At the same time Alex Rodriguez gets his first single in the 2013 season, my three little boys (age 6, 4 and 3) are watching “Rookie of the Year” in their bedroom for the 123rd time, and my 17 year-old-son just came home after his friend’s parents got into a fight. I’m reminded just now at how terribly real baseball is to life. The boos and hisses from Chicago tonight at the man who many despise, has easily served as a great learning experience for my oldest, and for me, well I have this eerie feeling that for my little boys where baseball is at its purist, they will learn of this someday and I hope it doesn’t ruin their love.
I love baseball not because I was good at it, or I have fond memories of the undefeated high school baseball team I wasn’t on. I quit baseball in middle school to pursue another sport, my real love, wrestling. I gave it all of me, and it gave back to me too. No, baseball has a very special place in my heart. My boys, all 4 of them (I also have an infant) have this real passion for the game. For a dad who spends his summers at home, baseball has served as the lubricant for me to teach them. They don’t know that though. They don’t know that when I help them open their stance, yes my 3 year old uses two different stances at bat now, that what I’m really doing is preparing them for something so much more. I’m helping them be coachable. Or, more importantly, open for learning. And to a dad who is also a public school teacher, this is important.
My experiences with baseball tainted that love I must’ve had at one point. When I was playing Little League, the competition was really amongst the coaches. We don’t always play by rules and we definitely do not keep score in the back yard. In fact, once one hits the ball, the base path is around the tree, and home plate is where ever you slide—because sliding is fun, of course. This is my love for the game. The joy in the faces of my boys when the wiffle ball smacks the plastic bat, and the determination to run hard and at the end slide, even in the mud.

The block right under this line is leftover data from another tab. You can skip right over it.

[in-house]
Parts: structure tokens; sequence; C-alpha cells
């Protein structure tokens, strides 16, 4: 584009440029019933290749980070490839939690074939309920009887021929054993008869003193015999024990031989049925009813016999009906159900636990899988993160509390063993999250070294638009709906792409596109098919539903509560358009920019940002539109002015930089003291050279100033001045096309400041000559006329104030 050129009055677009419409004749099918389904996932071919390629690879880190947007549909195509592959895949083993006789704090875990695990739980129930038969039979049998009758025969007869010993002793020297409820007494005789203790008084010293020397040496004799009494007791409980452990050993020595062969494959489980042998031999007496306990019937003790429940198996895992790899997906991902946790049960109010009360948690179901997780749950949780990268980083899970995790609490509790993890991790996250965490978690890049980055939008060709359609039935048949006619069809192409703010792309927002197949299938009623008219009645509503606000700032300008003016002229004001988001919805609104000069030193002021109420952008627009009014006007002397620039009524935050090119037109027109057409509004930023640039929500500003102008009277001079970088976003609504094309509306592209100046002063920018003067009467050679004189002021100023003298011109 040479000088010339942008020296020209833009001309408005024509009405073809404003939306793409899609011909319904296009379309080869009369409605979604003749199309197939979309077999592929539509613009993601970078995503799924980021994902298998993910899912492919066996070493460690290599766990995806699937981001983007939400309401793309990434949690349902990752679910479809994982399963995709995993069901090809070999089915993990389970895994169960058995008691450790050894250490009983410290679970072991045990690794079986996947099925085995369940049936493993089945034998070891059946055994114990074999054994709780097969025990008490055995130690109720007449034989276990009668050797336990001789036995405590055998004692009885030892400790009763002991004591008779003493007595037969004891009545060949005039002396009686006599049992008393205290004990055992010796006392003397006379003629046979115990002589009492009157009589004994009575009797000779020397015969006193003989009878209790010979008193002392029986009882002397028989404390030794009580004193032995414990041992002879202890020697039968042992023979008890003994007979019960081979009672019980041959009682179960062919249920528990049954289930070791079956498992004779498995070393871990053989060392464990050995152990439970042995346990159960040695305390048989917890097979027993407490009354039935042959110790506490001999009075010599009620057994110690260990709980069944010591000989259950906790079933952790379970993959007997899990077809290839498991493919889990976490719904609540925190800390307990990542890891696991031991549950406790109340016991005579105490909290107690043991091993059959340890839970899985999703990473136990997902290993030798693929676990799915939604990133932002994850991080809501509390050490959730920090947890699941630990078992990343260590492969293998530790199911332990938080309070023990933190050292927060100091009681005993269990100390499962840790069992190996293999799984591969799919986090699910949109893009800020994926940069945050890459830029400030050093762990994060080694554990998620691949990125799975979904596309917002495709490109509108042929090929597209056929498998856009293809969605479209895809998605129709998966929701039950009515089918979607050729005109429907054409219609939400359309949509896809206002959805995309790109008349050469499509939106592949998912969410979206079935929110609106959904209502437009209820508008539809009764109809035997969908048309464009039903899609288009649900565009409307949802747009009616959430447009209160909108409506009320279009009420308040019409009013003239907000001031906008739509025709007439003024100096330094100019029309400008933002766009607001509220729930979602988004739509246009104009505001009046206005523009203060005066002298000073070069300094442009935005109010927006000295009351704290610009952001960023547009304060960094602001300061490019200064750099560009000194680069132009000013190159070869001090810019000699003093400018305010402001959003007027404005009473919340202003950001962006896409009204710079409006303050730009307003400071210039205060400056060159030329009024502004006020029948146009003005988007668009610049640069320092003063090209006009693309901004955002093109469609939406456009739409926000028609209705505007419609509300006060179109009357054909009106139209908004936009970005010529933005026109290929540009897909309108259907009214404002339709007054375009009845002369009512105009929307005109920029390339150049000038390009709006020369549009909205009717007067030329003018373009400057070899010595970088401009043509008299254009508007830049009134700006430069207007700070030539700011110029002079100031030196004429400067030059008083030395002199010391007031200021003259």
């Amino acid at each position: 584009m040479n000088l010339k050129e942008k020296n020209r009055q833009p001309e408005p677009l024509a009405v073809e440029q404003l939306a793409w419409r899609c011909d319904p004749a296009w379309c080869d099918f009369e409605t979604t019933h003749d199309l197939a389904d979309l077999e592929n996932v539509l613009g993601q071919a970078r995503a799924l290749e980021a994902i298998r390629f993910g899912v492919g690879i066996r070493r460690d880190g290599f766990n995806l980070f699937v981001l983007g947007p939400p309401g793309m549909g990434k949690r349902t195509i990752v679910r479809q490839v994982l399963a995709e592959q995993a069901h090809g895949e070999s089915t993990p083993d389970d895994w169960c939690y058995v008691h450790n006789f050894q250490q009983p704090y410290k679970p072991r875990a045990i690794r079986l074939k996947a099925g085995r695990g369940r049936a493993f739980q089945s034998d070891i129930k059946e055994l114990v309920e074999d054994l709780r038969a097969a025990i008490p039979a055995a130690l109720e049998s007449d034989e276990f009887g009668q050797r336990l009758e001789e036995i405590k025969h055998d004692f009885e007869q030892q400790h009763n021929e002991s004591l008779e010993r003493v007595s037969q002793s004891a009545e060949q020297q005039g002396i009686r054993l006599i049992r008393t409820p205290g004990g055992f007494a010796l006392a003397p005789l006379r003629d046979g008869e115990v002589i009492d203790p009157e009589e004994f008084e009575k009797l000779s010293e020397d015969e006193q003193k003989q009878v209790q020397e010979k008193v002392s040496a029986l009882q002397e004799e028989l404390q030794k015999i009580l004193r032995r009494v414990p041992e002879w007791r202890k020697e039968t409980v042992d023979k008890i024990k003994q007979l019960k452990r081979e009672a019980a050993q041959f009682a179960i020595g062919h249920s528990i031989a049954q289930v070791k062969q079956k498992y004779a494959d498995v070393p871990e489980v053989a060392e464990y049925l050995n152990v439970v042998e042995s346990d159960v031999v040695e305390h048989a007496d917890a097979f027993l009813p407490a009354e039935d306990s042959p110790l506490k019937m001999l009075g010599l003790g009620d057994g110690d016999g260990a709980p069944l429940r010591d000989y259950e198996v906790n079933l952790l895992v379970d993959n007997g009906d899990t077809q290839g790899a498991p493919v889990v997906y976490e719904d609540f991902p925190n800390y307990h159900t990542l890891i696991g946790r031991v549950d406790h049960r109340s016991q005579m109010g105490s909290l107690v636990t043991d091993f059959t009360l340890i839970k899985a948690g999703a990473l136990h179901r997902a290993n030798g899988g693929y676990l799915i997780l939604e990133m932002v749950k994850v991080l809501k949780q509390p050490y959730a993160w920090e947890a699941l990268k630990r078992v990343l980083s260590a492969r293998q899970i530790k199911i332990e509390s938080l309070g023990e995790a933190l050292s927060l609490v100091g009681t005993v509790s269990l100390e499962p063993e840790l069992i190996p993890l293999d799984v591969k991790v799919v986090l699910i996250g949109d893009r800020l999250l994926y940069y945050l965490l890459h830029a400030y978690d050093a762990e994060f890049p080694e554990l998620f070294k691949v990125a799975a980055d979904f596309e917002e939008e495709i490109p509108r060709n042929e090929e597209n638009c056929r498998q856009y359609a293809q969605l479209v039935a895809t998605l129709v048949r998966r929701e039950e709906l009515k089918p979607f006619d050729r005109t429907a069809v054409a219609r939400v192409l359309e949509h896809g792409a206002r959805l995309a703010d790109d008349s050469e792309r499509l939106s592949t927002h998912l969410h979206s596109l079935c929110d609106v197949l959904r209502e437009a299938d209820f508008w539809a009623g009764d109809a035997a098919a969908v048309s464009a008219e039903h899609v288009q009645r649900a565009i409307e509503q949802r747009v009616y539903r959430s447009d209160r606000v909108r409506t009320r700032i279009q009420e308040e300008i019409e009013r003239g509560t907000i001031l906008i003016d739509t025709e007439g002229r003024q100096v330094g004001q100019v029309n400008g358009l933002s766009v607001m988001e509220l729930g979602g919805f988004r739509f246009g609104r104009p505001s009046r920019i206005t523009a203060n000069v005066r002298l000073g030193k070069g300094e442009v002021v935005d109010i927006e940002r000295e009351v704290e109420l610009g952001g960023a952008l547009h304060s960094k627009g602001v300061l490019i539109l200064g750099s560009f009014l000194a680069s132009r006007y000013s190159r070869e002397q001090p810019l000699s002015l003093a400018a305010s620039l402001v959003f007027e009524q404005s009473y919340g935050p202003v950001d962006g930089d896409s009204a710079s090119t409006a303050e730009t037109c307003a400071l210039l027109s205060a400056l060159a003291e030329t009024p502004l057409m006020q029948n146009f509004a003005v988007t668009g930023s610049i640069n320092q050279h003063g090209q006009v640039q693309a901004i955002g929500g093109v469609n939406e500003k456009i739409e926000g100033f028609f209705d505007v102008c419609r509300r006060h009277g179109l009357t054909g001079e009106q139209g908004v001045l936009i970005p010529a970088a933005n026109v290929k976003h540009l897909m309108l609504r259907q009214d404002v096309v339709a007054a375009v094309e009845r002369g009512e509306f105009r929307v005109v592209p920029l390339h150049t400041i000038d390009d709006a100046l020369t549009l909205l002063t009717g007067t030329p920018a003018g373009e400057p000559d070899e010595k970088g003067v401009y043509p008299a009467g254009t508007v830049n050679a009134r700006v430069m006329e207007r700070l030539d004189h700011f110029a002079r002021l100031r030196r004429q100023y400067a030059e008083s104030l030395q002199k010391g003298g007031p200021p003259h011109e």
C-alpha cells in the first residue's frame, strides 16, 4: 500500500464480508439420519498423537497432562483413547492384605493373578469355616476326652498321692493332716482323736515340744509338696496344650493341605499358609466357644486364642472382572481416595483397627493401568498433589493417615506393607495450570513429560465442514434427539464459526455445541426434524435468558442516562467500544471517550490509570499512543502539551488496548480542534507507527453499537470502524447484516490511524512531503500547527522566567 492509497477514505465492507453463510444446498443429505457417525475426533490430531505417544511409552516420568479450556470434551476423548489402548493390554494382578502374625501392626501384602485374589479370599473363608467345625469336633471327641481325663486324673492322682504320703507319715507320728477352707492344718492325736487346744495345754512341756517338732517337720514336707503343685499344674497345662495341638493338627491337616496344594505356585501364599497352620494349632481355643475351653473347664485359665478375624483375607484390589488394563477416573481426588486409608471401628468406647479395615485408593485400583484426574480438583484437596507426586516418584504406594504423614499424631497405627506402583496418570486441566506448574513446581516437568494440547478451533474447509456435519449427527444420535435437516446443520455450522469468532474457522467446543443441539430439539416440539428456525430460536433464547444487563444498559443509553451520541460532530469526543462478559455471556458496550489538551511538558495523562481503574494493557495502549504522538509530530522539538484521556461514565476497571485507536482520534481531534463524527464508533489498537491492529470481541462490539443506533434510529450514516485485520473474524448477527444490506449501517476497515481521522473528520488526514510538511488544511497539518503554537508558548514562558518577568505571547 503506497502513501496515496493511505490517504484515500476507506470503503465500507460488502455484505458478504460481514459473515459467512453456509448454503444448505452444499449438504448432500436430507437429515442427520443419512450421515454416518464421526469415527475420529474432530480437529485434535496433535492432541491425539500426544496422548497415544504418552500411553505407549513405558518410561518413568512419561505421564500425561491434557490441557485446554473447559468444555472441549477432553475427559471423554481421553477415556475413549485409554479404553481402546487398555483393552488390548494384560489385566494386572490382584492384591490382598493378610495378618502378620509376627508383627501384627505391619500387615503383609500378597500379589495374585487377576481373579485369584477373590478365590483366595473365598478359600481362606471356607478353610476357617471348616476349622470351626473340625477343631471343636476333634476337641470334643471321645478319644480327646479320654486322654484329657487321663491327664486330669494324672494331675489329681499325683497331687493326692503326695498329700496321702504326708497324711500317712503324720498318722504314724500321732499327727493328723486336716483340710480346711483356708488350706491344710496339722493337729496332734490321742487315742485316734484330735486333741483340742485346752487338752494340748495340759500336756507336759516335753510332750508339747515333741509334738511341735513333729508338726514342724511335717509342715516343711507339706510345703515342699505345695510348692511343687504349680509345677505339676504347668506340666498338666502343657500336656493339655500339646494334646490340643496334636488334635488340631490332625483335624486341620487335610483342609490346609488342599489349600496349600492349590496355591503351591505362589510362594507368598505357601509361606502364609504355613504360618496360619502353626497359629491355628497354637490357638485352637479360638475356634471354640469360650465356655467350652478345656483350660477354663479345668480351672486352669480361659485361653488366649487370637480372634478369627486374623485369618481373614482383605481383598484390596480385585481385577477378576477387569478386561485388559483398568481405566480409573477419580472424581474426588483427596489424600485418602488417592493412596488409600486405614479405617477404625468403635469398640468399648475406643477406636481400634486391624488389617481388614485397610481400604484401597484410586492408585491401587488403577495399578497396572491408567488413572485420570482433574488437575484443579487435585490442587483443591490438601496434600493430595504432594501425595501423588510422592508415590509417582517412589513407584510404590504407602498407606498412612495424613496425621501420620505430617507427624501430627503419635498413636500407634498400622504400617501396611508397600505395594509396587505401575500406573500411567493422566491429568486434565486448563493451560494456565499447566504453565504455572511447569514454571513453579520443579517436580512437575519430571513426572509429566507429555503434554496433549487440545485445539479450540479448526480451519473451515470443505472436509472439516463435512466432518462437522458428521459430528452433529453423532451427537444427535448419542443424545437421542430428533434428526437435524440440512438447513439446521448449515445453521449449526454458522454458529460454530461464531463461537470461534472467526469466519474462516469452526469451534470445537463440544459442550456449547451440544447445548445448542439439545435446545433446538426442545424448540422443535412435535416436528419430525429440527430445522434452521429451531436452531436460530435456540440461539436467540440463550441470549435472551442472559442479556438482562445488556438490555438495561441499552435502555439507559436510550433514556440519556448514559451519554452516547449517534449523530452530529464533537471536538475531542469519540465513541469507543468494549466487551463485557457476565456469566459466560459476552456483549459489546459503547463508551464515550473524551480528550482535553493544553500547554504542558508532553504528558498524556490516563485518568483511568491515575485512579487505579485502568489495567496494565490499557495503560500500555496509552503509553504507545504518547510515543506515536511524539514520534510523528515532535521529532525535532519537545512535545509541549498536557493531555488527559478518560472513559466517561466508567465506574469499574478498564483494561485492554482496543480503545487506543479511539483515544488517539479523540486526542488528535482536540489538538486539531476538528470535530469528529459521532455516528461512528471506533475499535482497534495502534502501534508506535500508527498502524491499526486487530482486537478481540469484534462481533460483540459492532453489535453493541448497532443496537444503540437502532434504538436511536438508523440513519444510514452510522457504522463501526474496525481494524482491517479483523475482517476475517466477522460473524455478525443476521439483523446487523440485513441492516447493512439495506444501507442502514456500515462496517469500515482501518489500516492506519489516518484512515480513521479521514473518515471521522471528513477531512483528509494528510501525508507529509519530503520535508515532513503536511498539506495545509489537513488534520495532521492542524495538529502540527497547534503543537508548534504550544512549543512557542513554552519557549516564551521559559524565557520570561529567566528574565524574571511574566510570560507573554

This is my love for the game. When my 17 year old conquers the fear of pitching in a game that is very important, and the coach brings him in with two on and no outs with the game tied. That particular game was most likely forgotten about by him because those two that were on scored and the other team went on to win. But I will never forget it because that was the game my son learned a very important lesson—not immediately though. I reminded him about that particular game a couple of days after Homer Bailey threw his no-hitter, then went on to have a few pretty crumby appearances. Because my son and I decided on a whim to buy crazy-awesome seats three rows from the Reds’ dugout the very night Homer threw his no-no, I know he will now remember that lesson I could see, but he could not yet. Obviously, that lesson is sometimes you’re on, and sometimes you’re not. There’s no guarantees in baseball.
This is my love for the game. Baseball is my vehicle for what I call “dadding”. Summer, winter, it doesn’t matter. 7 am in the Summer time when they all get up for some weird kid reason, or at 11 pm when one of them can’t sleep because their legs hurt from running and sliding all day, baseball is there. Just the other night, Maddax who is 3 woke up at 10pm because he was hungry. A bowl of cereal and 1 and ½ innings where he could ask a few questions about the game like, “why did the hitter throw the ball, that’s the catcher’s job,” puts his mind at ease and he can relax.
When I look at my life from an outside perspective, I see that as my childhood memories are centered around my family farm, my boys’ lives right now is centered around baseball, and to think about the memories they will have of their childhoods one day is so fulfilling because I know I will be in them, pitching them the ball. For instance, sometimes on the radio a song will come on, and one of the boys will flip out and start dancing and whaling around. I’m like, “what are you doing?” They simply remind me that, “Dad…that’s one of the songs that they play between innings at Bubba’s games!” Bubba is Steven who is my 17 year old. I have so much to thank the game for, and I hope you will enjoy reading these blogs. In the future I will be more specific about certain “dadding” moments through baseball. But for now, if you wear something baseball everyday, know you’re not alone, my boys do too.
About the Author:
Shon Byrum is the father of five boys, 17, 6, 4, 3, and .6. He also teaches the Social Studies at the middle and high school levels. One time, while he was a young boy on his parents’ farm, Shon and his brother watched a movie about baseball that inspired them to create a baseball diamond in their father’s cornfield. We were assigned a summer’s worth of farm work as punishment, but accomplished a passion for the game. Shon is currently awaiting his “payback” from his own boys.